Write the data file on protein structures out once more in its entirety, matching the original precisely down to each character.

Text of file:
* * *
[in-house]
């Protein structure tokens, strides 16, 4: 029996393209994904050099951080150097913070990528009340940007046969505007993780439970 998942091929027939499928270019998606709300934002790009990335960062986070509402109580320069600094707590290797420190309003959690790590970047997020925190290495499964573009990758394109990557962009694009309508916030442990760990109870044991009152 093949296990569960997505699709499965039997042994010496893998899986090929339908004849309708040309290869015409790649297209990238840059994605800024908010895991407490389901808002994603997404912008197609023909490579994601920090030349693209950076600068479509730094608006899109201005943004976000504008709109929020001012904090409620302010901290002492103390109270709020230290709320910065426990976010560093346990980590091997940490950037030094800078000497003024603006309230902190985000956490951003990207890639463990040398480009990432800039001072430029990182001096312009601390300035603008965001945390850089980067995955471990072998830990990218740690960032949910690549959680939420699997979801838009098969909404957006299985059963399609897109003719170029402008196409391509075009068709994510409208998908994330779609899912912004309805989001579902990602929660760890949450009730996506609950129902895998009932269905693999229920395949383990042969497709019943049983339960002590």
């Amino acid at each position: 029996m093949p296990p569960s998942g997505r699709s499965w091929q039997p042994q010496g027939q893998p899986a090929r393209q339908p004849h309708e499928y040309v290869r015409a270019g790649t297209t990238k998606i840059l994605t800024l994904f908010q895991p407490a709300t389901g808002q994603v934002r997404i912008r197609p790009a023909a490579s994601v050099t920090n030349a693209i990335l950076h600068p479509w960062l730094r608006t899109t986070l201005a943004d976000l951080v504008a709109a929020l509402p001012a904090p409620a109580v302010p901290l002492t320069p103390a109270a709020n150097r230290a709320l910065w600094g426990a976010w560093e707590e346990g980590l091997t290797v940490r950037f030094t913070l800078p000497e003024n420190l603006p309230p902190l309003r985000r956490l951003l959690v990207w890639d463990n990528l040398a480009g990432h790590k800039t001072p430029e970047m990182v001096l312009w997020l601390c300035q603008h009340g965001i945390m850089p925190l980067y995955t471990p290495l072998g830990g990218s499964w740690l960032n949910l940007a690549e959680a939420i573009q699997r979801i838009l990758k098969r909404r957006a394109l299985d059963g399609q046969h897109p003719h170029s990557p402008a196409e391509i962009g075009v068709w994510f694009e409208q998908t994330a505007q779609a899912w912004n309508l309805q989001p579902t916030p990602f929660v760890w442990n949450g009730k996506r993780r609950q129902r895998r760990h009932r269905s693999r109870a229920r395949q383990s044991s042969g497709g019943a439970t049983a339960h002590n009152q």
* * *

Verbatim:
[in-house]
């Protein structure tokens, strides 16, 4: 029996393209994904050099951080150097913070990528009340940007046969505007993780439970 998942091929027939499928270019998606709300934002790009990335960062986070509402109580320069600094707590290797420190309003959690790590970047997020925190290495499964573009990758394109990557962009694009309508916030442990760990109870044991009152 093949296990569960997505699709499965039997042994010496893998899986090929339908004849309708040309290869015409790649297209990238840059994605800024908010895991407490389901808002994603997404912008197609023909490579994601920090030349693209950076600068479509730094608006899109201005943004976000504008709109929020001012904090409620302010901290002492103390109270709020230290709320910065426990976010560093346990980590091997940490950037030094800078000497003024603006309230902190985000956490951003990207890639463990040398480009990432800039001072430029990182001096312009601390300035603008965001945390850089980067995955471990072998830990990218740690960032949910690549959680939420699997979801838009098969909404957006299985059963399609897109003719170029402008196409391509075009068709994510409208998908994330779609899912912004309805989001579902990602929660760890949450009730996506609950129902895998009932269905693999229920395949383990042969497709019943049983339960002590």
């Amino acid at each position: 029996m093949p296990p569960s998942g997505r699709s499965w091929q039997p042994q010496g027939q893998p899986a090929r393209q339908p004849h309708e499928y040309v290869r015409a270019g790649t297209t990238k998606i840059l994605t800024l994904f908010q895991p407490a709300t389901g808002q994603v934002r997404i912008r197609p790009a023909a490579s994601v050099t920090n030349a693209i990335l950076h600068p479509w960062l730094r608006t899109t986070l201005a943004d976000l951080v504008a709109a929020l509402p001012a904090p409620a109580v302010p901290l002492t320069p103390a109270a709020n150097r230290a709320l910065w600094g426990a976010w560093e707590e346990g980590l091997t290797v940490r950037f030094t913070l800078p000497e003024n420190l603006p309230p902190l309003r985000r956490l951003l959690v990207w890639d463990n990528l040398a480009g990432h790590k800039t001072p430029e970047m990182v001096l312009w997020l601390c300035q603008h009340g965001i945390m850089p925190l980067y995955t471990p290495l072998g830990g990218s499964w740690l960032n949910l940007a690549e959680a939420i573009q699997r979801i838009l990758k098969r909404r957006a394109l299985d059963g399609q046969h897109p003719h170029s990557p402008a196409e391509i962009g075009v068709w994510f694009e409208q998908t994330a505007q779609a899912w912004n309508l309805q989001p579902t916030p990602f929660v760890w442990n949450g009730k996506r993780r609950q129902r895998r760990h009932r269905s693999r109870a229920r395949q383990s044991s042969g497709g019943a439970t049983a339960h002590n009152q």